FMCG refers to consumer non-durable goods required for daily or frequent use. Typically, a consumer buys these goods at least once a month. The sector covers a wide gamut of products such as detergents, toilet soaps, toothpaste, shampoos, creams, powders, food products, confectioneries, beverages, and cigarettes.
Most product categories in FMCG require relatively minor investment in plant and machinery and other fixed assets. Therefore shortage of product for want of capacity would be a rare phenomenon. The turnover is typically five to eight times the investment made in a Greenfield plant at full capacity. This is also due to the fact that the business being marketing driven, players do not integrate backward. Also, the business has low working capital intensity as bulk of sales from manufacturers takes place on a cash basis.
Nonetheless, there is a large front-ended investment made in new products including cost of product development, market research, test marketing and most importantly its launch. To create awareness and develop franchise for a new brand requires enormous initial expenditure on launch advertisements, free samples and product promotions. Launch costs are as high as 50-100% of revenue in the first year and these costs progressively reduce as the brand matures, gains consumer acceptance and turnover rises. For established brands, advertisement expenditure varies from 5 - 12% depending on the categories. It is common to give occasional push by re-launches, which involves repositioning of brands with sizable marketing support.
[...] Macro Trends Here, seven of the most important channel trends are identified: * Wholesaler-distributors will continue play an important role in marketing channels and supply chains. Wholesale distribution remains an important force in market-oriented economic systems. In the United States, wholesale distribution contributes 7 percent of U.S. national income and accounts for one in every 20 US jobs. * Online ordering will be adopted slowly. Customers will adopt new business technologies when it benefits them and limit technology usage when the technology does not help them. [...]
[...] DISINTERMEDIATION MYTH Disintermediation is the term that means elimination of distributor; it was first suggested for distributors in the early 1990s as a response to new technology and increasing pressure on the supply chain to cut costs. Distributors were perceived as middlemen who added cost to supply chain through redundant inventory, services and information handling. It was logical that if suppliers and end users could “Automatically locate inefficiency” they could eliminate the distributor. This logic follows from the reasoning that a shorter supply chain is inherently more inefficient (Narus and Anderson, 1997). [...]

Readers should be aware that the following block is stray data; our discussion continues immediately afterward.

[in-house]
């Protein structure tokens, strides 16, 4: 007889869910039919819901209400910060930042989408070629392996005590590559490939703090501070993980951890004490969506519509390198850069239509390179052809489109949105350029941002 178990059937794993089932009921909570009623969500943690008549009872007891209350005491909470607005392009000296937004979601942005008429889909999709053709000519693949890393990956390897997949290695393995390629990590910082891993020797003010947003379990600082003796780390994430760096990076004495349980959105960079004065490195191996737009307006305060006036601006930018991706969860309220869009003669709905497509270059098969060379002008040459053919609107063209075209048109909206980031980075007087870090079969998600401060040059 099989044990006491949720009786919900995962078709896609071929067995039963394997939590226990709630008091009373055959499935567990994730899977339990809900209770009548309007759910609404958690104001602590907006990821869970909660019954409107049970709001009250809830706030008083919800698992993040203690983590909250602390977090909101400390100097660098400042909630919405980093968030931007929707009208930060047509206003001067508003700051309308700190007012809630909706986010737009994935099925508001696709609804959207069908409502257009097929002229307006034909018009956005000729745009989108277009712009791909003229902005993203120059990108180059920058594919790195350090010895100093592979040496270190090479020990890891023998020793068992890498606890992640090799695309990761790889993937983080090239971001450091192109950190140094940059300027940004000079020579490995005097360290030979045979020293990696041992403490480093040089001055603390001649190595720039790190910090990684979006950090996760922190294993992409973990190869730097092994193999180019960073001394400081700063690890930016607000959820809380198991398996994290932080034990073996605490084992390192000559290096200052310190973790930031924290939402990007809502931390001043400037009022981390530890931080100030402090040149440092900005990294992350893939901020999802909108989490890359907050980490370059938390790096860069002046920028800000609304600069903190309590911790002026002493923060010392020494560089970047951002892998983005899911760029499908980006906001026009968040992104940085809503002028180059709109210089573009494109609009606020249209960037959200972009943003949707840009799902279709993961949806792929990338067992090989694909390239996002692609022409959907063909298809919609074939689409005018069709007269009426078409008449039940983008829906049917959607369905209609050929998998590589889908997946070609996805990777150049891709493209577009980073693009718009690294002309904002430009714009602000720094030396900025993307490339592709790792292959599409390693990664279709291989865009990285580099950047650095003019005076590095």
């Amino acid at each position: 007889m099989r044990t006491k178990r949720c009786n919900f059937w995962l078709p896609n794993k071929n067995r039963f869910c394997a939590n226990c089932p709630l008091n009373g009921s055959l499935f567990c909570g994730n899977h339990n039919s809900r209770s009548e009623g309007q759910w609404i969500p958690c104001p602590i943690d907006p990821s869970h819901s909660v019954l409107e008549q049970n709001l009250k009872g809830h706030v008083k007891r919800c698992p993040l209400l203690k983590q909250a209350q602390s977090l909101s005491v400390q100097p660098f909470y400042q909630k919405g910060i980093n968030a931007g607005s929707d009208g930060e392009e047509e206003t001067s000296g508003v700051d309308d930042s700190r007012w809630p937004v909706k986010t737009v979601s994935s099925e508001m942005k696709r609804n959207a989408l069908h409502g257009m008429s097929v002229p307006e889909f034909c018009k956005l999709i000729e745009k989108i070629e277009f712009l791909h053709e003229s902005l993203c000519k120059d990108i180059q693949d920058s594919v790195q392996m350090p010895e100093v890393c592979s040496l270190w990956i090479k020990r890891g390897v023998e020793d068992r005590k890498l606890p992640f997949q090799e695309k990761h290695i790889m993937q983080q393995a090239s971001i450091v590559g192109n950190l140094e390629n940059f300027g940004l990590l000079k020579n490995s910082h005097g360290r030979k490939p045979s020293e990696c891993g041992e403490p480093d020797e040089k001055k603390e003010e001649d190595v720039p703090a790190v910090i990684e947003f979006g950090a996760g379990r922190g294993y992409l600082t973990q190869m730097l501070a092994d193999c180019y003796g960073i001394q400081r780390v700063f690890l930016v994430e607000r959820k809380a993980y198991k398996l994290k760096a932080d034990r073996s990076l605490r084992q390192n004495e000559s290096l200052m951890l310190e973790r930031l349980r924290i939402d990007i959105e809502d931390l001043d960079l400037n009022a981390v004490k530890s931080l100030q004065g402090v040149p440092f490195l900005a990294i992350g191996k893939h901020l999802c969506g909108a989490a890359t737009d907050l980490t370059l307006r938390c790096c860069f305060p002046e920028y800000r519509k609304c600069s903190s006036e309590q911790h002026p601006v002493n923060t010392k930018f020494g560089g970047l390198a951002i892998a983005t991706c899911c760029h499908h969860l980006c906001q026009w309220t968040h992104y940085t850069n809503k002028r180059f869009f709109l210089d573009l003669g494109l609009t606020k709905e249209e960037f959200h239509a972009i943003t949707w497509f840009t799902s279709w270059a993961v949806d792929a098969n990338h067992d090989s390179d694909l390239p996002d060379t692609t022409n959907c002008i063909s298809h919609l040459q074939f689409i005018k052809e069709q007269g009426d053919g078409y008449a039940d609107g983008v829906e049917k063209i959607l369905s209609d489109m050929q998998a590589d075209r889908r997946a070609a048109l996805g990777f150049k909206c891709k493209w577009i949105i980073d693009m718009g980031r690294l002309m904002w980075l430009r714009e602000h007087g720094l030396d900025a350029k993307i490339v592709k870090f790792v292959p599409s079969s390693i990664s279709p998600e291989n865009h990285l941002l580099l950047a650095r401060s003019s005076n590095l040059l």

[...] In contemporary logistics, the scope of operational concern is significantly broader than transcending broad supply chain arrangements; logistics is viewed as encompassing all work related to inventory positioning, which can also involve aspects of satisfying firm and possession requirements. Thus, there is supply chain integration; the below figure illustrates an overall supply chain focussing on integrated management of all logistical operations from original supplier procurement to final consumer acceptance. (Bowersox & Closs, 1996). ENTERPRISE TRANSITION FROM PUSH TO PULL ENVIRONMENT Starting in the 1980s, customers began demanding faster delivery with narrower delivery windows. [...]
[...] Significant Presence Of Unorganised Sector In the past, several factors led to the mushrooming of small unorganized players with local presence viz, Basic technology for most products is fairly simple and easily available. Fiscal advantages: In many countries, small-scale sector enjoys (the concessions however have been diluted considerably in the past few years) exemption/ lower rates of excise duty, sales tax, etc. This makes them more competitive vis-a-vis the organized sector. Remote rural markets: Due to highly scattered market and poor transport infrastructure, very few MNC companies/ organized players have been able to reach out to remote rural areas and even small towns. [...]
[...] The only way to stay ahead in business is to be faster and fitter. In the race to get more competitive, an area that is increasingly coming under focus is Distribution i.e. the physical movement of good. CHANGING FACE The Basic structure of FMCG supply chain has not changed in many years. What has changed is the attitude of efficiency of each element. The end of 1990's revealed a different way of looking at distribution. A new movement called SCM had been slowly redefining the distributor's role in channel. [...]
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